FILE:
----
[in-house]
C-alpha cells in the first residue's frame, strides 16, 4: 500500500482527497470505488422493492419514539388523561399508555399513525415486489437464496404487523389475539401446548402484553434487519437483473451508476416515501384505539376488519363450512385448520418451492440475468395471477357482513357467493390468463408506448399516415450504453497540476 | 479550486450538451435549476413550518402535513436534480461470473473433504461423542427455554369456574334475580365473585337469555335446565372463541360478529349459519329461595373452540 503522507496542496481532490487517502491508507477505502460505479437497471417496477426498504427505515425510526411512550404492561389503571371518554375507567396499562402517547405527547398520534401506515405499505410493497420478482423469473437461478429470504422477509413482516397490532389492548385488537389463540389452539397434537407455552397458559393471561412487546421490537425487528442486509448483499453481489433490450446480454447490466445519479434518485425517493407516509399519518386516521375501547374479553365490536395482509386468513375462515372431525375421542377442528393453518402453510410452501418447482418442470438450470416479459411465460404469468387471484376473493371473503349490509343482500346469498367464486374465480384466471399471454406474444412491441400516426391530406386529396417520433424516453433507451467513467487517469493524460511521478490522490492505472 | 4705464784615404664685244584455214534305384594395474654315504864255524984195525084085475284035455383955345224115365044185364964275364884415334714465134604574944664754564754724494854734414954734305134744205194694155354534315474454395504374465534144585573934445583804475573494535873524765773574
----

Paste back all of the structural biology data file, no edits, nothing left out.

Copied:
[in-house]
C-alpha cells in the first residue's frame, strides 16, 4: 500500500482527497470505488422493492419514539388523561399508555399513525415486489437464496404487523389475539401446548402484553434487519437483473451508476416515501384505539376488519363450512385448520418451492440475468395471477357482513357467493390468463408506448399516415450504453497540476 | 479550486450538451435549476413550518402535513436534480461470473473433504461423542427455554369456574334475580365473585337469555335446565372463541360478529349459519329461595373452540 503522507496542496481532490487517502491508507477505502460505479437497471417496477426498504427505515425510526411512550404492561389503571371518554375507567396499562402517547405527547398520534401506515405499505410493497420478482423469473437461478429470504422477509413482516397490532389492548385488537389463540389452539397434537407455552397458559393471561412487546421490537425487528442486509448483499453481489433490450446480454447490466445519479434518485425517493407516509399519518386516521375501547374479553365490536395482509386468513375462515372431525375421542377442528393453518402453510410452501418447482418442470438450470416479459411465460404469468387471484376473493371473503349490509343482500346469498367464486374465480384466471399471454406474444412491441400516426391530406386529396417520433424516453433507451467513467487517469493524460511521478490522490492505472 | 4705464784615404664685244584455214534305384594395474654315504864255524984195525084085475284035455383955345224115365044185364964275364884415334714465134604574944664754564754724494854734414954734305134744205194694155354534315474454395504374465534144585573934445583804475573494535873524765773574